At the beginning of August, Electrify America announced 55 Volkswagen e-Golf electric vehicles would be available for short-term subscription in the Sacramento area through AAA’s Car Subscription service. Around the same time, Cadillac unveiled its new Lyriq battery-electric SUV, and, this fall, expect to see a new Hummer EV from GMC.
Even with COVID-19 dinging overall demand for new vehicles at the moment, the electric-vehicle (EV) market is poised for growth. “In an optimistic scenario,” EV sales are projected to grow by 8.6% year-on-year, according to a recent Frost & Sullivan global analysis. For 2020, that translates to a projected 2.5 million registered unit sales globally.
“Electrify America’s investments in Sacramento are intended to increase access to zero-emissions vehicles (ZEV) for area residents, expand ZEV technology use and prepare the city for future electric vehicle adoption,” said Rich Steinberg, senior director, marketing, communications and Green Cities at Electrify America.
The AAA EV Subscription, part of Electrify America’s $40 million transportation investment in Sacramento, also opens alternative transportation options to low-income and disadvantaged communities at a discount, AAA says.
While partnerships like these aid in the proliferation of hybrids, EVs and battery-powered vehicles (BEVs), more work needs to be done on the path to a zero-emissions future.
According to a recent Frost & Sullivan report, a myriad of initiatives are required in order to increase the use of electric vehicles. First, OEMs will need to introduce new models to increase the number of EVs on the roadways, the firm says.
With increasing fuel-economy standards, OEMs have risen to the occasion. For example, General Motors plans to add 20 new EV models to the market by 2023. According to McKinsey’s electric-vehicle index, around 450 additional EV models are projected to be released by 2022.
Second, partnerships to capitalize on charging as a service will be necessary for traditional players in this space to compete with startups, the analysis says. How batteries are used for recycling or a second life, and how component manufacturers adapt to the transformation of the industry also will play a factor, according to Frost & Sullivan’s analysis.
Penske Truck Leasing is one of the latest companies to form an EV partnership, teaming up with American Tire Distributors (ATD) last fall. Penske added electric trucks to the tire distributor’s fleet in an effort to study the different components and application uses of the light-duty electric truck. For ATD, the partnership helped its efforts to reduce its greenhouse gas emissions by 25% by 2030. For Penske, the program allows the company to gain feedback on areas such as uptime, battery-life properties, vehicle maintenance and driver acceptance.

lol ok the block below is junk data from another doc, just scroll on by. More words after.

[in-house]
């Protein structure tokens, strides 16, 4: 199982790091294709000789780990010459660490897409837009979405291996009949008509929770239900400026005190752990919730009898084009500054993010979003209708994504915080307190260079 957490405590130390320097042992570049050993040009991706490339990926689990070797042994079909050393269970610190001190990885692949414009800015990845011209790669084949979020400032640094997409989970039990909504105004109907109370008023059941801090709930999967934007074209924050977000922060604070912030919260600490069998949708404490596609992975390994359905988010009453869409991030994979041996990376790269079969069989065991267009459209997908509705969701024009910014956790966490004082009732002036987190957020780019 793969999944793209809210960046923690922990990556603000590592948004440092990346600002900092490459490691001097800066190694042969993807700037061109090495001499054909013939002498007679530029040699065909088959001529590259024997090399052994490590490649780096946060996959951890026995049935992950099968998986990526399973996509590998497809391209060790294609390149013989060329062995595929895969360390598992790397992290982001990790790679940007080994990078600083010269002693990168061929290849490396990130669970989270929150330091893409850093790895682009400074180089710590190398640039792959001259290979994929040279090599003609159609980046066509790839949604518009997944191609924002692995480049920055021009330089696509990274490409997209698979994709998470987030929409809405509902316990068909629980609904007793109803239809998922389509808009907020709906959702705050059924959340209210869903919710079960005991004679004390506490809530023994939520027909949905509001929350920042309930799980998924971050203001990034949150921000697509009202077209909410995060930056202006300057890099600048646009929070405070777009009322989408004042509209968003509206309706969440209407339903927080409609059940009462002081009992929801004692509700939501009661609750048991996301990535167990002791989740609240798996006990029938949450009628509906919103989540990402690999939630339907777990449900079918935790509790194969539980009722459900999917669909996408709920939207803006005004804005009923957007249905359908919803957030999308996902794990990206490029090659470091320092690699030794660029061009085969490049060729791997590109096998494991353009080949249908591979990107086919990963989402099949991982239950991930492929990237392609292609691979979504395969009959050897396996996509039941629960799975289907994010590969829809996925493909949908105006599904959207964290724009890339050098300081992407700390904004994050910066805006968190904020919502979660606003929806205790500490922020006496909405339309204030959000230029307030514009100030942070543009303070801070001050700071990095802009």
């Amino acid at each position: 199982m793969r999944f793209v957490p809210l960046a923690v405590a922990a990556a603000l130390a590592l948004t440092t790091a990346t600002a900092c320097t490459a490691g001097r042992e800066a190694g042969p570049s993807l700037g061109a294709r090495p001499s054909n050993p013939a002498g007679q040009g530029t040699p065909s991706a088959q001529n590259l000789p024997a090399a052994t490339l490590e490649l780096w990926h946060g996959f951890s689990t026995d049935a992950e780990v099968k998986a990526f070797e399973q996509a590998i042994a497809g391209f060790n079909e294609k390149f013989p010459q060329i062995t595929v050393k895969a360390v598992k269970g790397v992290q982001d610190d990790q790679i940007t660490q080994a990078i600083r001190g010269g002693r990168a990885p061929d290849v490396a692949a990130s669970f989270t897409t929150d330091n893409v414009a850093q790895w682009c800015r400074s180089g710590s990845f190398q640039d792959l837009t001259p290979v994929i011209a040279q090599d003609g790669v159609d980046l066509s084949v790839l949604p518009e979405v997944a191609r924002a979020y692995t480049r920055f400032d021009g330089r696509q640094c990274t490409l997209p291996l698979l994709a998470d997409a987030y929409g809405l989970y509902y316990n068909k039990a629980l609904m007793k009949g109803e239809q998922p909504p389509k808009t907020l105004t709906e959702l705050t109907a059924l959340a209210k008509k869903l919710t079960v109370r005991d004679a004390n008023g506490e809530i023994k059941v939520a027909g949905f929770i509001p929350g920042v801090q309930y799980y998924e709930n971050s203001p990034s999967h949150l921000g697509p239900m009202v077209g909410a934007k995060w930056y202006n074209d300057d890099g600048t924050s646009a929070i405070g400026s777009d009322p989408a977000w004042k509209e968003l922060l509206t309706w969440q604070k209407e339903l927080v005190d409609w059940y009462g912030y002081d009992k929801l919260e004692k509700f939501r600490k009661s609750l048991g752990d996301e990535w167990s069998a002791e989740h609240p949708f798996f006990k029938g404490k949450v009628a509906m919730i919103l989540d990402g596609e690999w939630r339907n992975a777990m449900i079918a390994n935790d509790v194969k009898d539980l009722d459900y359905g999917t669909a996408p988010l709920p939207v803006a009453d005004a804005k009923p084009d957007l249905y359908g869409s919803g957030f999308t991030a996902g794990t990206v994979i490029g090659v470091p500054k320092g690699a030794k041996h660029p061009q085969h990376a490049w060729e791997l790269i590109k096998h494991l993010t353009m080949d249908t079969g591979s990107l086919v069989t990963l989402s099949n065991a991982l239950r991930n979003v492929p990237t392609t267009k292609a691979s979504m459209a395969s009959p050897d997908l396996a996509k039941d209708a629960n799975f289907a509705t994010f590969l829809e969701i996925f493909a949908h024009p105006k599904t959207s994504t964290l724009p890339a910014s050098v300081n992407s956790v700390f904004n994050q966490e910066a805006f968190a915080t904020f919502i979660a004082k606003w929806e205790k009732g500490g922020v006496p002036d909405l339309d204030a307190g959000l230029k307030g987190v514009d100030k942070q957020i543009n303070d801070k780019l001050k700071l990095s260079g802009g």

Utility companies also are forming partnerships to study the EV charging infrastructure. In August, Siemens eMobility solutions teamed up with Con Edison, the energy company that serves New York City, to field-test a Meter Integrated Charger (MIC) for electric vehicles in the Big Apple. The MICs measure the quantity of electricity needed to charge EVs so that drivers, utilities and others can track and manage energy consumption, according to Siemens.
“Siemens is working to promote EV adoption with our full range of charging equipment and solutions, and this could be a game-changer for EV drivers in understanding their fuel savings when they switch to EVs,” said John DeBoer, head of Siemens eMobility solutions and future grid business in North America.
U.S. Lags Behind Europe, China
According to the U.S. Department of Energy, cost and charging infrastructure are two keys areas that may slow the adoption of EVs in the U.S. A recent Department of Energy study lists the price of electricity, accessibility to charging stations and vehicle use (miles driven) as factors in the adoption of EVs. The study says state-by-state differences in these areas can push cost savings compared to a gas-powered vehicle to $14,500 (in Washington state), or fail to provide any savings when compared to a conventional gasoline vehicle under certain scenarios in other states (Alabama, Hawaii, Mississippi and Tennessee).
Globally, the U.S lags behind China and Europe in the adoption, deployment and infrastructure for EVs. According to the McKinsey Electric Vehicle Index, EV sales remained constant in China in 2019, at around 1.2 million units sold, but dropped in the U.S. by 12% in 2019, with only 320,000 units sold. Meanwhile, sales in Europe rose by 44%, to reach 590,000 units. These trends continued in first-quarter 2020, as EV sales decreased from the previous quarter by 57% in China and by 33% in the United States. In contrast, Europe’s EV market increased by 25%.
However, state partnerships are working to change the EV landscape in the U.S.
In August, Xcel Energy, which serves 3.3 million electricity customers in eight states—Minnesota, Michigan, Wisconsin, North Dakota, South Dakota, Colorado, Texas and New Mexico—recently announced plans to help put 1.5 million electric cars on the road in those states by 2030.
To do this, it plans to provide rebates for people who buy an electric car, help customers install residential EV chargers and expand the public EV charging network. Similar to the Siemens initiative, it also plans to develop programs that will allow EV owners to save money on the electricity they use to charge their cars during times when electricity rates are at their lowest.